Sky News invited Gower Street’s Director of Theatrical Insights, Rob Mitchell, to discuss the news of Cineworld’s closure and what that meant for the future of cinema on Monday night.
In a segment broadcast live at 7:45pm GMT, Rob was interviewed by Sky News’ anchor Jayne Secker.
Jayne opened by asking if this was “the end of cinema as we know it?”
“It’s definitely not the end, no,” said Rob. “Cinema has gone through a lot of crises through over 100 years now, and it will find a way through this. I think cinema will survive. The worrying thing that we’ve seen today is that, while Cineworld are only closing temporarily and they will be returning, there will be some individual cinemas that will probably not make it through to when distributors are ready to release something.”
This was followed by a question about the staff; that the chains themselves might survive but how would the staff survive with the UK Government’s furlough scheme coming to an end and staff left without a firm date for when their place of employment would re-open.
“I think that everybody’s sympathies really go out to the staff,” said Rob. “We saw right at the beginning of the pandemic that Cineworld were one of the first to react initially in letting go of staff. Then the chancellor’s moves with the furlough scheme meant they were able to be hired back. Now that furlough is coming to an end and these new delays in releases have resulted in Cineworld deciding that they need to close for a period of time I think there’s a big question mark about what can and should be done for the staff. I think the cinema industry as a whole in the UK needs a lot of support from the government. I think that’s something that the BFI may be working on, but obviously this announcement has come quite suddenly following the delay of the James Bond film on Friday and so I think everyone, right now, is reeling from that and trying to figure out what the next steps should be.”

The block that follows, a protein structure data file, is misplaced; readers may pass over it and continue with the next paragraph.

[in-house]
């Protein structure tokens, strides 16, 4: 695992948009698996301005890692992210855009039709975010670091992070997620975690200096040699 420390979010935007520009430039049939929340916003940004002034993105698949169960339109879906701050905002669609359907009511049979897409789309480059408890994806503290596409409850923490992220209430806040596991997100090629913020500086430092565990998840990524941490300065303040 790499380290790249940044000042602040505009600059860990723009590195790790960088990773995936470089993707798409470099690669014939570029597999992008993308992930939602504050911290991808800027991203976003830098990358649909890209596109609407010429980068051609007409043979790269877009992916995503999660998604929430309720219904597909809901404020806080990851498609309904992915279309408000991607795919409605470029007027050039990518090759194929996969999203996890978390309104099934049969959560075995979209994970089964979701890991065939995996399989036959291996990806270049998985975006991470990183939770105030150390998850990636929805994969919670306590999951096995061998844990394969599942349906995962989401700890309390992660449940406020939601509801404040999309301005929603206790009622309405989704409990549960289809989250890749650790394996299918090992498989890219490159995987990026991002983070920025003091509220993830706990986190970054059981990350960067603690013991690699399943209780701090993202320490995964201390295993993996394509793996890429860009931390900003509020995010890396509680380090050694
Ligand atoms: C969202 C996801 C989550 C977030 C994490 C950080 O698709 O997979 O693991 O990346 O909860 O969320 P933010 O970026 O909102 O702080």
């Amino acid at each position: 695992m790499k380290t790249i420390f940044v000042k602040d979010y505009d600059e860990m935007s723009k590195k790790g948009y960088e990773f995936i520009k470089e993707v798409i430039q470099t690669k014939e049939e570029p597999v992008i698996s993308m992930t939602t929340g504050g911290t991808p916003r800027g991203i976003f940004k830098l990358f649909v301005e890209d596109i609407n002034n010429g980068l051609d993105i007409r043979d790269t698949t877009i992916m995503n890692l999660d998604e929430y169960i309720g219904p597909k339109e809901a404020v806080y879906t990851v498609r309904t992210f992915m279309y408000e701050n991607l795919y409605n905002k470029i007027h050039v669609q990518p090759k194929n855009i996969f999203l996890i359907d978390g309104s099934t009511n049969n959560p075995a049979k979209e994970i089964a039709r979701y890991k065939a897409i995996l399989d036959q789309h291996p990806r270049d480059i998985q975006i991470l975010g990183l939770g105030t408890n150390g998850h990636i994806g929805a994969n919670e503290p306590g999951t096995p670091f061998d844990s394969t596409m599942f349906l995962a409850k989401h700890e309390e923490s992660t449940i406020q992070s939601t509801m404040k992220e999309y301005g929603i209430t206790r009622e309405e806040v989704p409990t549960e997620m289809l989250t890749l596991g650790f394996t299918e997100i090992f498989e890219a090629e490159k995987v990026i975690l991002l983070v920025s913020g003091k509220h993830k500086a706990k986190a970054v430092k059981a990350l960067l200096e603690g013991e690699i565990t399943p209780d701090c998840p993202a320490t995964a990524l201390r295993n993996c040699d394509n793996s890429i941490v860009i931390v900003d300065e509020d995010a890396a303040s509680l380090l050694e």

Jayne asked if it was “a little short-sighted” of the Bond franchise to delay, given that while there are some parts of the world where it couldn’t play at the moment there are others, such as the Far East, where life had got “pretty much back to normal and most cinemas are now open.” “So, it could have opened to large parts of the world now and maybe opened to the UK and America at a later date?”
Rob responded that there were “even parts of Europe” that are ready to take it now. “We’ve seen cinemas all over the world reopening. As you say, in the Far East, and China in particular this past weekend just had its biggest grossing weekend since February 2019. And China, obviously, is the #1 international market; this year will almost certainly be the #1 global market. So, I think there are territories that could definitely take the Bond film.”
“I think the biggest concern that the studios are kind of focused on at the moment is the North American market,” Rob continued. “That is causing them to stick to their guns on wanting a day-and-date type of strategy, which the studios have got used to on these big tent-pole releases.”
Rob praised Warner Bros’ alternative approach to the release of TENET in August.
“One of the great things that Warner Bros did with TENET earlier in the year was decide that they weren’t going to take that approach; they would release internationally first, which is quite unusual, and then see how that went,” said Rob.
“I think, unfortunately, a lot of the other studios have seen how that went in the North American market and felt they don’t want to take the same risk, which is a big shame for the cinemas because certainly they are ready, and open; they are COVID-compliant and they’ve spent a lot of money doing that; and ultimately they don’t have that much content to show and that is why they are delaying or re-closing.”